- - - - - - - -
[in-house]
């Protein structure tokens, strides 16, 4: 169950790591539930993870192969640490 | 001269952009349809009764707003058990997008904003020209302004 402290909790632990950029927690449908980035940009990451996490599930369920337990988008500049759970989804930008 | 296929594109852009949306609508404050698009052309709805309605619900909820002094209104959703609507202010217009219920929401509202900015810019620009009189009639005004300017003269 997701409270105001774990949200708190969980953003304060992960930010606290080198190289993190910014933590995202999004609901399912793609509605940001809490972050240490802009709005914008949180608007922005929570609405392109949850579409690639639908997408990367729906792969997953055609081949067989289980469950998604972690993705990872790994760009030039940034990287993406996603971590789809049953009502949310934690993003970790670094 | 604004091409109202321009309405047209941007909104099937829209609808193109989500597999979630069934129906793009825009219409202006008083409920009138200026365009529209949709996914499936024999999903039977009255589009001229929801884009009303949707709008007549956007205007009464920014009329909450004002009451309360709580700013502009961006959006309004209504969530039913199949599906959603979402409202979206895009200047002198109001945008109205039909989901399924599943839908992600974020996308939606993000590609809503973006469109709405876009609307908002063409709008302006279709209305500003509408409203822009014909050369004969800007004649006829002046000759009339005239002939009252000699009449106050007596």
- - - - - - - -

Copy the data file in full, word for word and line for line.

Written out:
[in-house]
């Protein structure tokens, strides 16, 4: 169950790591539930993870192969640490 | 001269952009349809009764707003058990997008904003020209302004 402290909790632990950029927690449908980035940009990451996490599930369920337990988008500049759970989804930008 | 296929594109852009949306609508404050698009052309709805309605619900909820002094209104959703609507202010217009219920929401509202900015810019620009009189009639005004300017003269 997701409270105001774990949200708190969980953003304060992960930010606290080198190289993190910014933590995202999004609901399912793609509605940001809490972050240490802009709005914008949180608007922005929570609405392109949850579409690639639908997408990367729906792969997953055609081949067989289980469950998604972690993705990872790994760009030039940034990287993406996603971590789809049953009502949310934690993003970790670094 | 604004091409109202321009309405047209941007909104099937829209609808193109989500597999979630069934129906793009825009219409202006008083409920009138200026365009529209949709996914499936024999999903039977009255589009001229929801884009009303949707709008007549956007205007009464920014009329909450004002009451309360709580700013502009961006959006309004209504969530039913199949599906959603979402409202979206895009200047002198109001945008109205039909989901399924599943839908992600974020996308939606993000590609809503973006469109709405876009609307908002063409709008302006279709209305500003509408409203822009014909050369004969800007004649006829002046000759009339005239002939009252000699009449106050007596």